• Current specification (version 4) is in RFC 3530. still a number of version 3 implementations (RFC 1813)
    • NFS clients available for Windows and Mac Operating Systems
    • Theoretically any application on the client that works with local file access should also work with NFS file access
    • Technical details of NFS will be examined later
examples of major file access services5
Examples of Major File Access Services
  • Microsoft File Services
    • File access and sharing has been around as a separate product for a decade (LANManager); support for networked file access now an integral part of Windows 95/98/NT and later versions
    • Originally proprietary but Microsoft has transitioned to TCP/IP (actually UDP) and published the interface specifications in RFC 1001 and 1002
    • Major components of Microsoft file access services:
      • The Server Message Block API
      • The NetBIOS API
      • Browser service
      • The Universal Naming Convention (UNC)
examples of major file access services6
Examples of Major File Access Services
  • Microsoft File Services (Continued)
    • The client typically maps a networked file or filesystem by binding the resource (via the UNC) to a local drive letter – at that point access is the same as a local resource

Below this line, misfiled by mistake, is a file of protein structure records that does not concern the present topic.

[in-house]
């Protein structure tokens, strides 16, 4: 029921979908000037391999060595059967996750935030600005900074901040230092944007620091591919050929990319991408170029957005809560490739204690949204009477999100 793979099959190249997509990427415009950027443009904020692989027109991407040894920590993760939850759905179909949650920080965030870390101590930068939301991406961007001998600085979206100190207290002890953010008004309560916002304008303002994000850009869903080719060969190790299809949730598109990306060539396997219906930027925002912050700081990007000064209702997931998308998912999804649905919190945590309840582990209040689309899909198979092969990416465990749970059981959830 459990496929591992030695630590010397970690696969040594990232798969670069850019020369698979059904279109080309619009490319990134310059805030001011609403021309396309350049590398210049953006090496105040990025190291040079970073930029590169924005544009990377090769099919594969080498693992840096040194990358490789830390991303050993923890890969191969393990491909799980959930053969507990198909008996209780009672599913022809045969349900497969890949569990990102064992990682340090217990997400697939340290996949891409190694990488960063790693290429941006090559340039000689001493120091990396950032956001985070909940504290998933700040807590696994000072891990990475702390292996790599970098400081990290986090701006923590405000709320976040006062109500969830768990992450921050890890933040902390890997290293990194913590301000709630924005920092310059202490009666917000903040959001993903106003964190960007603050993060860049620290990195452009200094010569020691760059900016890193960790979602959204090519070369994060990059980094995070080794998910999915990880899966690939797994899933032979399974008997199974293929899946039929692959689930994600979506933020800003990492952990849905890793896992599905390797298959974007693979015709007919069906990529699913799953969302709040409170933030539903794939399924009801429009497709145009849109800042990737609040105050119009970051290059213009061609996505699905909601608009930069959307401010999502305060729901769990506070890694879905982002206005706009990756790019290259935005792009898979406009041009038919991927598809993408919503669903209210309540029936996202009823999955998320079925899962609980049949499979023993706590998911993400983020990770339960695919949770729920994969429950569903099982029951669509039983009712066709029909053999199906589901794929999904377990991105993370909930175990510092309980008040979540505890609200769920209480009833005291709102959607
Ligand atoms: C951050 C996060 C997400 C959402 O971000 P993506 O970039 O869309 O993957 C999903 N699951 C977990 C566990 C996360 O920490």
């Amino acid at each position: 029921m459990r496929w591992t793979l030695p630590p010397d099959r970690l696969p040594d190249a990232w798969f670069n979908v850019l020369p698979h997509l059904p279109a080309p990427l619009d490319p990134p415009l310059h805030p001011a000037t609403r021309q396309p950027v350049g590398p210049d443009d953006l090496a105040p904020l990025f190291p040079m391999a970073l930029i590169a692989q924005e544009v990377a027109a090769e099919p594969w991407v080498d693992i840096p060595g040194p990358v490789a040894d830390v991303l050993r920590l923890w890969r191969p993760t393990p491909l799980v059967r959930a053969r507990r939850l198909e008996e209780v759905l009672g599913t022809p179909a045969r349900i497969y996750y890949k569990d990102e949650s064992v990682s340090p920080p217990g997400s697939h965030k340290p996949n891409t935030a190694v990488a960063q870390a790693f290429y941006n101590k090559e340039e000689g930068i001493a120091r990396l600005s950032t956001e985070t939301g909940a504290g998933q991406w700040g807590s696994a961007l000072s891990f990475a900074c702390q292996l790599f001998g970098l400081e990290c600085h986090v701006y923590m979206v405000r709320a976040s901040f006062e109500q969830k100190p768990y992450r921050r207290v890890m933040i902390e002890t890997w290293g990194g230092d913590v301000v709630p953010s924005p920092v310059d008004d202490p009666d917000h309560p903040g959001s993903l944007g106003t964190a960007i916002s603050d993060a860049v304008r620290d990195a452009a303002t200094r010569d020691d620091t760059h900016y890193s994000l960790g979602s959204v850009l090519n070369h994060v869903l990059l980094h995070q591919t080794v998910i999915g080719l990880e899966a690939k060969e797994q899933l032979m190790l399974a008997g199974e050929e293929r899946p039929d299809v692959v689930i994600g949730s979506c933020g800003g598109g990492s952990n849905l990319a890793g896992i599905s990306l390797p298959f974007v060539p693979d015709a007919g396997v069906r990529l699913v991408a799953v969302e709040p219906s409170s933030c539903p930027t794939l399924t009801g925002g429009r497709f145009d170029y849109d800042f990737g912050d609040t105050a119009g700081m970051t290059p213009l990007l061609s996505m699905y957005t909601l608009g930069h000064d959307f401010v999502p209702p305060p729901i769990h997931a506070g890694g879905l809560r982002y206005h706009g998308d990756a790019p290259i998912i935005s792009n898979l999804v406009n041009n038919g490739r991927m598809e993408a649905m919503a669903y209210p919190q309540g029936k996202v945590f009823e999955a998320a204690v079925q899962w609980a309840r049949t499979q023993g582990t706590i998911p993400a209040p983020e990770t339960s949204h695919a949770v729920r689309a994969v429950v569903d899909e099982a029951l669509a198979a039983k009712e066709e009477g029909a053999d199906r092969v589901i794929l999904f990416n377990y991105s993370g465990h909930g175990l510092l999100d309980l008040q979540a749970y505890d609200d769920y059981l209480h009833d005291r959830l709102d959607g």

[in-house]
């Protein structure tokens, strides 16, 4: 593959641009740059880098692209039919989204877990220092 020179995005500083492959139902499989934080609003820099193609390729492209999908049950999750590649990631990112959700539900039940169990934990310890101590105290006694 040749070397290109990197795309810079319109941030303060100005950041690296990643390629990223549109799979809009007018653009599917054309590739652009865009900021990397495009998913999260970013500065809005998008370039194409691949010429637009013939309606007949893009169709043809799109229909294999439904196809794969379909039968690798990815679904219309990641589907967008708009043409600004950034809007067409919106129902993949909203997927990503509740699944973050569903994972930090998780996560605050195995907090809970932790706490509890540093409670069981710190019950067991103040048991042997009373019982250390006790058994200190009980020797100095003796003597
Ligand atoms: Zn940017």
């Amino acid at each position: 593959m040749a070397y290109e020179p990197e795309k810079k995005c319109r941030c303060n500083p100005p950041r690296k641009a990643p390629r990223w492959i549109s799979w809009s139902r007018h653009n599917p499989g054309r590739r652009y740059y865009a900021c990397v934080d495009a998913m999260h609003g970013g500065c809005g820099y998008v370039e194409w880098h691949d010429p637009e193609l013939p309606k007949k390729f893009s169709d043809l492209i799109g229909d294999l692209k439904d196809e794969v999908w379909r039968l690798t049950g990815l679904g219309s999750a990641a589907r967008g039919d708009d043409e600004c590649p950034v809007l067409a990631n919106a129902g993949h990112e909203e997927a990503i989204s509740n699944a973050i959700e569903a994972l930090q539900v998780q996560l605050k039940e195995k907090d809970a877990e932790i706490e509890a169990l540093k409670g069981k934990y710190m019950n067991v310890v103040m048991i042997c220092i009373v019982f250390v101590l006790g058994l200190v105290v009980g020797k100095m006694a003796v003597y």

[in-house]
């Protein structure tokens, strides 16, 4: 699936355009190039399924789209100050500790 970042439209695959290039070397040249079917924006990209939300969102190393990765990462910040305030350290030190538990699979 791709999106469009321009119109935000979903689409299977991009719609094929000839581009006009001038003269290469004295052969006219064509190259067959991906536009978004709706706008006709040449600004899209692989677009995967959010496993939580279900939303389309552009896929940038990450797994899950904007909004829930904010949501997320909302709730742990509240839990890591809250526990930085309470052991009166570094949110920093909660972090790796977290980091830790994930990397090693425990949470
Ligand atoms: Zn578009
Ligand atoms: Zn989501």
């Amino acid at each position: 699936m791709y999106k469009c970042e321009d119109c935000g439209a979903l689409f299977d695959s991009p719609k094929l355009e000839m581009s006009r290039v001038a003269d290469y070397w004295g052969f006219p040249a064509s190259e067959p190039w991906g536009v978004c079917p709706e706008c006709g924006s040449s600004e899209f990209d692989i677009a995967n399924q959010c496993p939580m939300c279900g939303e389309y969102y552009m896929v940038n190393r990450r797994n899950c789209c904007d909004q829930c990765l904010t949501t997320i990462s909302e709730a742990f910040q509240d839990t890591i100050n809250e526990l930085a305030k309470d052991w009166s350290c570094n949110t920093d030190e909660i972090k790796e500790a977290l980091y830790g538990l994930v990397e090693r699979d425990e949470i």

• Also Resources can be mapped directly with the UNC
    • Clients available for Windows, OS\2, Mac, and many desktop UNIX/Linux systems (via SAMBA, etc.)
    • Microsoft has introduced a new component called DFS (Distributed File Services)
      • Provides a unified virtual namespace that makes distributed resources look like local resources
      • Provides unified access across multiple ‘real’ file services like SMB, Netware, and NFS
      • Still proprietary to Microsoft
examples of major file access services7
Examples of Major File Access Services
  • Apple (Appleshare and the Appletalk Filing Protocol)
    • Created as part of a proprietary network architecture for Macs
    • Created for Apple File sharing: client-server or peer-to-peer